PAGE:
Revving Up: Cliff Co’s New Workshop Keeps the Valley’s Biggest Machines Running
By Jeff Kronenfeld
Cliff Wixson is a throwback to America’s burly industrial past, much like the big machines his company keeps alive. When he started the business, it was just Wixson and a service truck. Now Cliff Co Repair boasts 20-plus employees, a fleet of vehicles, and a new 16,000 square-foot machine and repair shop. While standing beneath one of the shop’s multi-ton bridge cranes and the massive metal frame holding them up, it’s hard to imagine that Wixson and another employee built most of the internal apparatus in four months. Of course, for Wixson, who rides rodeo to unwind, doing what others might call crazy is old hat.
Growing up, Wixson’s mother told him stories of hardworking individuals starting business empires with little more than a vehicle and gumption. Before Wixson could emulate them, he had to gain the necessary know-how. To this end, he got an associate’s degree in agricultural science from Central Arizona College and an automotive and diesel technologies degree from the Arizona Automotive Institute. After saving money and selling a motorcycle and other vehicles, Wixson started Cliff Co in 2008. Only 23-years-old at the time, he already had a vision for what his company could become.
Cliff Co Repair's workshop floor.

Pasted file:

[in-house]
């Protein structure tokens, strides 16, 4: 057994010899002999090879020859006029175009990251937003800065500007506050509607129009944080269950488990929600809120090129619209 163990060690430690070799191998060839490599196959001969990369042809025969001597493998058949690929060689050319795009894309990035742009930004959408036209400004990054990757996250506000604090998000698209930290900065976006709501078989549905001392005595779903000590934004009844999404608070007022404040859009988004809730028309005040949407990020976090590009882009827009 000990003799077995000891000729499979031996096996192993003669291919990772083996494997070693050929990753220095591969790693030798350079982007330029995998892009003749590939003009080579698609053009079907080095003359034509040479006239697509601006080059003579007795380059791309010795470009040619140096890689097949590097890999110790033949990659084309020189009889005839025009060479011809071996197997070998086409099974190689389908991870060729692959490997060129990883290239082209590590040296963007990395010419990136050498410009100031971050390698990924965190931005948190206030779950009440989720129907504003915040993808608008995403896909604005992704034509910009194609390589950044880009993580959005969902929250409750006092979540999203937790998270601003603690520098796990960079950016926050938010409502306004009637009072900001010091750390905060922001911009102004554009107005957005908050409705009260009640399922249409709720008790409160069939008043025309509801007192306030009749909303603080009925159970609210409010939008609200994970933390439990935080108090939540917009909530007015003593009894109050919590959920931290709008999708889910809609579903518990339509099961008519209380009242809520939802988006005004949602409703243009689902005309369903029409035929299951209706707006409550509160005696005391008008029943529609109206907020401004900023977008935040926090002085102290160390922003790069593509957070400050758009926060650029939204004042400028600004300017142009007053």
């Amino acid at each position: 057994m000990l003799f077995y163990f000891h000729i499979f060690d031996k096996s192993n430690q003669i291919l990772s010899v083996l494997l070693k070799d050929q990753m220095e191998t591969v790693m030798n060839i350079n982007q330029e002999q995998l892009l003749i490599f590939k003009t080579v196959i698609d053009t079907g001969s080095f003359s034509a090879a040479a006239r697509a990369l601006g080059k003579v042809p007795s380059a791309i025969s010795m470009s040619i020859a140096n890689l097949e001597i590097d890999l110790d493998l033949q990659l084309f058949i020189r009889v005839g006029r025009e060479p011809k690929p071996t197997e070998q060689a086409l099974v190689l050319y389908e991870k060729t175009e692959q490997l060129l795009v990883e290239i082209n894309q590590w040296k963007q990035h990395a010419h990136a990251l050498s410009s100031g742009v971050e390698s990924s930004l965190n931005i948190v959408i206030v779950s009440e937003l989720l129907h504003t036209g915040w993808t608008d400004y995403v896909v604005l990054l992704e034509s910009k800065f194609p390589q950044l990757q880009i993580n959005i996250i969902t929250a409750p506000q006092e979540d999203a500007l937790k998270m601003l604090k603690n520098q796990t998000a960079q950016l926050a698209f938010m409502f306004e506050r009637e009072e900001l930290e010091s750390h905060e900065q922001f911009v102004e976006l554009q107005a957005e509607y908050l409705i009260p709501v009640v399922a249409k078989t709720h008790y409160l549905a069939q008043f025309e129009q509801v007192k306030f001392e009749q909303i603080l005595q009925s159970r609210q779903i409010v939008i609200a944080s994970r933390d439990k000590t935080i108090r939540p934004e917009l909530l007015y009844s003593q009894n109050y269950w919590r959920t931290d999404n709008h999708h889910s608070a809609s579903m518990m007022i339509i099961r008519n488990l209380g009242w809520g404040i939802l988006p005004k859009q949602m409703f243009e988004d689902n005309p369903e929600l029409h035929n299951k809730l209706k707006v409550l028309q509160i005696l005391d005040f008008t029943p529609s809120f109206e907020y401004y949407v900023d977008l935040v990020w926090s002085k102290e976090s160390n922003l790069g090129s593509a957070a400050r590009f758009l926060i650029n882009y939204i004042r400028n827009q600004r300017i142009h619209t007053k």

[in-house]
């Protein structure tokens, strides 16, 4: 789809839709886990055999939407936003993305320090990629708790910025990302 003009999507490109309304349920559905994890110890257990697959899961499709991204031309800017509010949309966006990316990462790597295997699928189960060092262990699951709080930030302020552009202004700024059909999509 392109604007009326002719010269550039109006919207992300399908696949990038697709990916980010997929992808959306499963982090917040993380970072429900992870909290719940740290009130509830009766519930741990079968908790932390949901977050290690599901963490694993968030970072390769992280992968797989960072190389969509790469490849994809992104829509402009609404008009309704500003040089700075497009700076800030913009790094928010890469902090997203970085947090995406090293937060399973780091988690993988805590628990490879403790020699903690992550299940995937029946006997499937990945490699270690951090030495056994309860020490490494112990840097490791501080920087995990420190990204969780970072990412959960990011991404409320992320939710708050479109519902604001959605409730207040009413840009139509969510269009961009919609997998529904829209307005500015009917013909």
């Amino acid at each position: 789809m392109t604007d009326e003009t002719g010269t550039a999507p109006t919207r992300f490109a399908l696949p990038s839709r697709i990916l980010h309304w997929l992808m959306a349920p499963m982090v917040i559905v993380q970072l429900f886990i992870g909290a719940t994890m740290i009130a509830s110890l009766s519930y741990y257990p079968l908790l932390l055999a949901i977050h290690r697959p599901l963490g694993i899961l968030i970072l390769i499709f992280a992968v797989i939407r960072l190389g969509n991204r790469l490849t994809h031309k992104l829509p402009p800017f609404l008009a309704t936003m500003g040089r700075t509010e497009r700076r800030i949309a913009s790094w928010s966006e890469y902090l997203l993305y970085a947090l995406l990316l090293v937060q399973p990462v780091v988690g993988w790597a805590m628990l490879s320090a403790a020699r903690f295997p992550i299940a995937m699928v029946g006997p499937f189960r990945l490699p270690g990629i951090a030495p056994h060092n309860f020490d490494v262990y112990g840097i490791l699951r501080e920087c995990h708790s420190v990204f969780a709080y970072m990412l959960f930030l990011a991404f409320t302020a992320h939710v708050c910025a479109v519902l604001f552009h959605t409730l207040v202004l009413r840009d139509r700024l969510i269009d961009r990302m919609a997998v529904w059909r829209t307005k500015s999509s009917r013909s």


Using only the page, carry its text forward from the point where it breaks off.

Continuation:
In the beginning, it was just Wixson driving around repairing diesel engines, but he also built the occasional horse corral, pool fence, or whatever else needed welding. Slowly but surely, he branched out into heavy equipment repair. He established a reputation as a hard worker, not afraid to tackle complicated jobs. This ability to engineer unique solutions on the fly is still at the heart of Cliff Co’s success, although the jobs and problems have gotten a little bigger over the years.
As Wixson hired more employees, he needed to keep them busy when not in the field. This concern led to the company leasing its first workshop, which allowed Cliff Co to take on additional jobs and acquire more tools, trucks, and even a few toys. When a client wanted to sell a huge cable dozer that had been rusting away in a yard for decades, of course, he contacted Wixson.
Wixson was not interested at first. The client eventually said if Wixson could move it, it was his. Of course, the stubborn mechanic brought the old contraption screaming back to life. Despite this, it’s currently serving as a multi-ton lawn ornament at the horse ranch Wixson calls home. Whether it’s reviving an antique earthmover, World War II-era lathe, or any other potentially useful tool, Wixson seems to revel in restoring old machines genuinely.
The ever-increasing volume of repair work led naturally to Cliff Co's business's machining side. Wixson got tired of taking hydraulic rods and other components to outside vendors. All too often, these contracted companies didn't complete jobs on time or failed to communicate openly about delays. These issues made Wixson look bad to his clients, something the straight-talking cowboy couldn’t abide.
Four years into running Cliff Co, Wixson started teaching himself how to make hydraulic rods by watching YouTube videos. The company's machining capabilities grew slowly at first, but things picked up in 2015. That is the year Wixson hired Michael Underwood, who previously worked for the U.S. Air Force Research Lab.
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This article originally appeared in the bimonthly Arizona Contractor & Community magazine, Jan/Feb 2021 issue, Vol. 10, No. 1.